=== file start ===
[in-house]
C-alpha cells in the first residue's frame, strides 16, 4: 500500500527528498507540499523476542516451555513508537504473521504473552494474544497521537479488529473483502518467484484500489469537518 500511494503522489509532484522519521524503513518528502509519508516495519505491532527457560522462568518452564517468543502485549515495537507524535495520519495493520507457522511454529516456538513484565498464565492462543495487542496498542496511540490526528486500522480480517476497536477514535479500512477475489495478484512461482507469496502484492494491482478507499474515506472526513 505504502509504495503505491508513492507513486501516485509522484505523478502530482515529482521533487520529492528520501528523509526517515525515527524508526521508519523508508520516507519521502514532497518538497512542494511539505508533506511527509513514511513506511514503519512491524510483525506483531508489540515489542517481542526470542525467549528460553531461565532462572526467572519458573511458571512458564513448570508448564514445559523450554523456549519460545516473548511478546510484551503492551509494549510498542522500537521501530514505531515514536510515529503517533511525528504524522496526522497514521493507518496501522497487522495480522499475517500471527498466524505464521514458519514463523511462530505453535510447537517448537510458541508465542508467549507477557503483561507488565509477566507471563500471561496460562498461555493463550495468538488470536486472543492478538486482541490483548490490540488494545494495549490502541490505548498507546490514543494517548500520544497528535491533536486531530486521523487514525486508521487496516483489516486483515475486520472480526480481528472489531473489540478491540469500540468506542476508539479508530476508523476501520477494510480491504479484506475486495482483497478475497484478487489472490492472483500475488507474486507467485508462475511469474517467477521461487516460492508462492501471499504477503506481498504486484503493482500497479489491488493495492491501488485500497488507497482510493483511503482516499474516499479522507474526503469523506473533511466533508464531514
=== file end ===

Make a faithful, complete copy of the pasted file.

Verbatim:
[in-house]
C-alpha cells in the first residue's frame, strides 16, 4: 500500500527528498507540499523476542516451555513508537504473521504473552494474544497521537479488529473483502518467484484500489469537518 500511494503522489509532484522519521524503513518528502509519508516495519505491532527457560522462568518452564517468543502485549515495537507524535495520519495493520507457522511454529516456538513484565498464565492462543495487542496498542496511540490526528486500522480480517476497536477514535479500512477475489495478484512461482507469496502484492494491482478507499474515506472526513 505504502509504495503505491508513492507513486501516485509522484505523478502530482515529482521533487520529492528520501528523509526517515525515527524508526521508519523508508520516507519521502514532497518538497512542494511539505508533506511527509513514511513506511514503519512491524510483525506483531508489540515489542517481542526470542525467549528460553531461565532462572526467572519458573511458571512458564513448570508448564514445559523450554523456549519460545516473548511478546510484551503492551509494549510498542522500537521501530514505531515514536510515529503517533511525528504524522496526522497514521493507518496501522497487522495480522499475517500471527498466524505464521514458519514463523511462530505453535510447537517448537510458541508465542508467549507477557503483561507488565509477566507471563500471561496460562498461555493463550495468538488470536486472543492478538486482541490483548490490540488494545494495549490502541490505548498507546490514543494517548500520544497528535491533536486531530486521523487514525486508521487496516483489516486483515475486520472480526480481528472489531473489540478491540469500540468506542476508539479508530476508523476501520477494510480491504479484506475486495482483497478475497484478487489472490492472483500475488507474486507467485508462475511469474517467477521461487516460492508462492501471499504477503506481498504486484503493482500497479489491488493495492491501488485500497488507497482510493483511503482516499474516499479522507474526503469523506473533511466533508464531514